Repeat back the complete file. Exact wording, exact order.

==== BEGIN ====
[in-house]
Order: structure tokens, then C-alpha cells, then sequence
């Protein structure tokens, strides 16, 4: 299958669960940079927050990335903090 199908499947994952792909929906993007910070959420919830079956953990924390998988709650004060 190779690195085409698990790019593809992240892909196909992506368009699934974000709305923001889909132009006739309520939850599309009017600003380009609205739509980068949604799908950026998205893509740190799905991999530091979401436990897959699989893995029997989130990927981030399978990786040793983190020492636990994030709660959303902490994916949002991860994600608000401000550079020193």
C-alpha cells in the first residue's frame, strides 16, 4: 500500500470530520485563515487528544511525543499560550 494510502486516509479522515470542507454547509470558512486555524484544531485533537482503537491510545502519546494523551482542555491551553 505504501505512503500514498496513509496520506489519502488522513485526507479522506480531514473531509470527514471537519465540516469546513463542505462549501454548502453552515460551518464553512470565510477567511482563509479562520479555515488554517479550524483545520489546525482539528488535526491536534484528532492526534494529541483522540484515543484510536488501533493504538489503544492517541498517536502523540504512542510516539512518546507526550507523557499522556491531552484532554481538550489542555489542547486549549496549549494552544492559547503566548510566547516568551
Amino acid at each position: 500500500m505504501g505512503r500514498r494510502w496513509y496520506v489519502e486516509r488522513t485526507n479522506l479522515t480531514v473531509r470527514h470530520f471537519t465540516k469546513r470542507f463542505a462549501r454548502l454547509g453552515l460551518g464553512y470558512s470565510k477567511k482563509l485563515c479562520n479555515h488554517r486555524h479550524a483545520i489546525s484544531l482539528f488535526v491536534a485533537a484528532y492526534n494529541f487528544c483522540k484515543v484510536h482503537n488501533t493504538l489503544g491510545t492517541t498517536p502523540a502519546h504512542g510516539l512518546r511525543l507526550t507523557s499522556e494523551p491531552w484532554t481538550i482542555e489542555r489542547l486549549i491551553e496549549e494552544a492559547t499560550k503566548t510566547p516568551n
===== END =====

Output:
[in-house]
Order: structure tokens, then C-alpha cells, then sequence
């Protein structure tokens, strides 16, 4: 299958669960940079927050990335903090 199908499947994952792909929906993007910070959420919830079956953990924390998988709650004060 190779690195085409698990790019593809992240892909196909992506368009699934974000709305923001889909132009006739309520939850599309009017600003380009609205739509980068949604799908950026998205893509740190799905991999530091979401436990897959699989893995029997989130990927981030399978990786040793983190020492636990994030709660959303902490994916949002991860994600608000401000550079020193």
C-alpha cells in the first residue's frame, strides 16, 4: 500500500470530520485563515487528544511525543499560550 494510502486516509479522515470542507454547509470558512486555524484544531485533537482503537491510545502519546494523551482542555491551553 505504501505512503500514498496513509496520506489519502488522513485526507479522506480531514473531509470527514471537519465540516469546513463542505462549501454548502453552515460551518464553512470565510477567511482563509479562520479555515488554517479550524483545520489546525482539528488535526491536534484528532492526534494529541483522540484515543484510536488501533493504538489503544492517541498517536502523540504512542510516539512518546507526550507523557499522556491531552484532554481538550489542555489542547486549549496549549494552544492559547503566548510566547516568551
Amino acid at each position: 500500500m505504501g505512503r500514498r494510502w496513509y496520506v489519502e486516509r488522513t485526507n479522506l479522515t480531514v473531509r470527514h470530520f471537519t465540516k469546513r470542507f463542505a462549501r454548502l454547509g453552515l460551518g464553512y470558512s470565510k477567511k482563509l485563515c479562520n479555515h488554517r486555524h479550524a483545520i489546525s484544531l482539528f488535526v491536534a485533537a484528532y492526534n494529541f487528544c483522540k484515543v484510536h482503537n488501533t493504538l489503544g491510545t492517541t498517536p502523540a502519546h504512542g510516539l512518546r511525543l507526550t507523557s499522556e494523551p491531552w484532554t481538550i482542555e489542555r489542547l486549549i491551553e496549549e494552544a492559547t499560550k503566548t510566547p516568551n